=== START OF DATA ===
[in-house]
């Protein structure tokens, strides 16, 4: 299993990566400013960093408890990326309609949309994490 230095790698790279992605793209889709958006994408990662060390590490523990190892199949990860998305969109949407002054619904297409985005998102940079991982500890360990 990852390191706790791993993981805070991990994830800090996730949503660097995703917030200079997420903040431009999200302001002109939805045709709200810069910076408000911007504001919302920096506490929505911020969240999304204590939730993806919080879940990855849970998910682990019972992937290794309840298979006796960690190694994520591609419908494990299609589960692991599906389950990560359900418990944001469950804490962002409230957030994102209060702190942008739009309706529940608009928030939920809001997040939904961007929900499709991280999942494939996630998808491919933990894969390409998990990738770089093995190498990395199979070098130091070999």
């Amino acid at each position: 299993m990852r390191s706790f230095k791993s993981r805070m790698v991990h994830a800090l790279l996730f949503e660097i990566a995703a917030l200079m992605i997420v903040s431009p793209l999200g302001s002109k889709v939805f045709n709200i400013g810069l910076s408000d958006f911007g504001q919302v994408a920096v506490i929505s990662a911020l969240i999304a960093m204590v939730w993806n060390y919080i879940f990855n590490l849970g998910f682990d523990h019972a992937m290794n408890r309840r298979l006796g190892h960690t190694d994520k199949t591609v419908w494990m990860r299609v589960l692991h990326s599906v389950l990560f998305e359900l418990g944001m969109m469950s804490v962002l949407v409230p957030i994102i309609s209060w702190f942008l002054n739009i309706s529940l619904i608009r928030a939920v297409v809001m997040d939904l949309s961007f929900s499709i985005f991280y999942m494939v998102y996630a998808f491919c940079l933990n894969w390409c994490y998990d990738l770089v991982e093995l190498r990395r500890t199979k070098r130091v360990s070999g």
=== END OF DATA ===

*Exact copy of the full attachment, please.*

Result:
[in-house]
């Protein structure tokens, strides 16, 4: 299993990566400013960093408890990326309609949309994490 230095790698790279992605793209889709958006994408990662060390590490523990190892199949990860998305969109949407002054619904297409985005998102940079991982500890360990 990852390191706790791993993981805070991990994830800090996730949503660097995703917030200079997420903040431009999200302001002109939805045709709200810069910076408000911007504001919302920096506490929505911020969240999304204590939730993806919080879940990855849970998910682990019972992937290794309840298979006796960690190694994520591609419908494990299609589960692991599906389950990560359900418990944001469950804490962002409230957030994102209060702190942008739009309706529940608009928030939920809001997040939904961007929900499709991280999942494939996630998808491919933990894969390409998990990738770089093995190498990395199979070098130091070999």
């Amino acid at each position: 299993m990852r390191s706790f230095k791993s993981r805070m790698v991990h994830a800090l790279l996730f949503e660097i990566a995703a917030l200079m992605i997420v903040s431009p793209l999200g302001s002109k889709v939805f045709n709200i400013g810069l910076s408000d958006f911007g504001q919302v994408a920096v506490i929505s990662a911020l969240i999304a960093m204590v939730w993806n060390y919080i879940f990855n590490l849970g998910f682990d523990h019972a992937m290794n408890r309840r298979l006796g190892h960690t190694d994520k199949t591609v419908w494990m990860r299609v589960l692991h990326s599906v389950l990560f998305e359900l418990g944001m969109m469950s804490v962002l949407v409230p957030i994102i309609s209060w702190f942008l002054n739009i309706s529940l619904i608009r928030a939920v297409v809001m997040d939904l949309s961007f929900s499709i985005f991280y999942m494939v998102y996630a998808f491919c940079l933990n894969w390409c994490y998990d990738l770089v991982e093995l190498r990395r500890t199979k070098r130091v360990s070999g």